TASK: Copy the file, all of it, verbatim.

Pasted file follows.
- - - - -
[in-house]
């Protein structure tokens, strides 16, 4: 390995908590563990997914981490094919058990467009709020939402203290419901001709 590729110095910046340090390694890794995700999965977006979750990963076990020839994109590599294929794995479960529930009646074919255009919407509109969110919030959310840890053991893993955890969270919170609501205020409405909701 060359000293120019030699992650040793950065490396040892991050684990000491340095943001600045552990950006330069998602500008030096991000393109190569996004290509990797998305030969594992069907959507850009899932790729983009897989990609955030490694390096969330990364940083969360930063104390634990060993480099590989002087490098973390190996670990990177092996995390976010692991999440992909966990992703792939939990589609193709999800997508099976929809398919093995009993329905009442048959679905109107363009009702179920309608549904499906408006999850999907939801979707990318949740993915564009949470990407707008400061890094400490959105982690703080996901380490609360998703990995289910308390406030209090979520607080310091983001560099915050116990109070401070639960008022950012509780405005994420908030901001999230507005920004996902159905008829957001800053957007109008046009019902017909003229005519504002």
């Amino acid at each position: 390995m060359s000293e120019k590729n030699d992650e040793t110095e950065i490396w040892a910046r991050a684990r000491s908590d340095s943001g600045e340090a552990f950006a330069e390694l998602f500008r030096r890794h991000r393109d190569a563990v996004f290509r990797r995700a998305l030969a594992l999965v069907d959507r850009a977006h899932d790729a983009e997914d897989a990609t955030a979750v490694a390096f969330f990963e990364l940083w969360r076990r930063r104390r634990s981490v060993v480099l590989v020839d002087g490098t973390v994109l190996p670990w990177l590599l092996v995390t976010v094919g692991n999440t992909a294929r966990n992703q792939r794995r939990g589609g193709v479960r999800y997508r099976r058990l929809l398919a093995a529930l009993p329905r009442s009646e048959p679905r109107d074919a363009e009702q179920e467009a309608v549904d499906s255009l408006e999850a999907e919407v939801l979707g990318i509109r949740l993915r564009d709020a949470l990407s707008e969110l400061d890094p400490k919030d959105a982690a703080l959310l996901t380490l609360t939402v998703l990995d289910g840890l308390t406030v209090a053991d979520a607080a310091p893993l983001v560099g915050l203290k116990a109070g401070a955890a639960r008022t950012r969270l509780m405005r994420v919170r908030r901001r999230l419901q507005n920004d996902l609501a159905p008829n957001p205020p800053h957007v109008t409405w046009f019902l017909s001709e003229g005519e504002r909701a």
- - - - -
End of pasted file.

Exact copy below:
[in-house]
């Protein structure tokens, strides 16, 4: 390995908590563990997914981490094919058990467009709020939402203290419901001709 590729110095910046340090390694890794995700999965977006979750990963076990020839994109590599294929794995479960529930009646074919255009919407509109969110919030959310840890053991893993955890969270919170609501205020409405909701 060359000293120019030699992650040793950065490396040892991050684990000491340095943001600045552990950006330069998602500008030096991000393109190569996004290509990797998305030969594992069907959507850009899932790729983009897989990609955030490694390096969330990364940083969360930063104390634990060993480099590989002087490098973390190996670990990177092996995390976010692991999440992909966990992703792939939990589609193709999800997508099976929809398919093995009993329905009442048959679905109107363009009702179920309608549904499906408006999850999907939801979707990318949740993915564009949470990407707008400061890094400490959105982690703080996901380490609360998703990995289910308390406030209090979520607080310091983001560099915050116990109070401070639960008022950012509780405005994420908030901001999230507005920004996902159905008829957001800053957007109008046009019902017909003229005519504002």
């Amino acid at each position: 390995m060359s000293e120019k590729n030699d992650e040793t110095e950065i490396w040892a910046r991050a684990r000491s908590d340095s943001g600045e340090a552990f950006a330069e390694l998602f500008r030096r890794h991000r393109d190569a563990v996004f290509r990797r995700a998305l030969a594992l999965v069907d959507r850009a977006h899932d790729a983009e997914d897989a990609t955030a979750v490694a390096f969330f990963e990364l940083w969360r076990r930063r104390r634990s981490v060993v480099l590989v020839d002087g490098t973390v994109l190996p670990w990177l590599l092996v995390t976010v094919g692991n999440t992909a294929r966990n992703q792939r794995r939990g589609g193709v479960r999800y997508r099976r058990l929809l398919a093995a529930l009993p329905r009442s009646e048959p679905r109107d074919a363009e009702q179920e467009a309608v549904d499906s255009l408006e999850a999907e919407v939801l979707g990318i509109r949740l993915r564009d709020a949470l990407s707008e969110l400061d890094p400490k919030d959105a982690a703080l959310l996901t380490l609360t939402v998703l990995d289910g840890l308390t406030v209090a053991d979520a607080a310091p893993l983001v560099g915050l203290k116990a109070g401070a955890a639960r008022t950012r969270l509780m405005r994420v919170r908030r901001r999230l419901q507005n920004d996902l609501a159905p008829n957001p205020p800053h957007v109008t409405w046009f019902l017909s001709e003229g005519e504002r909701a």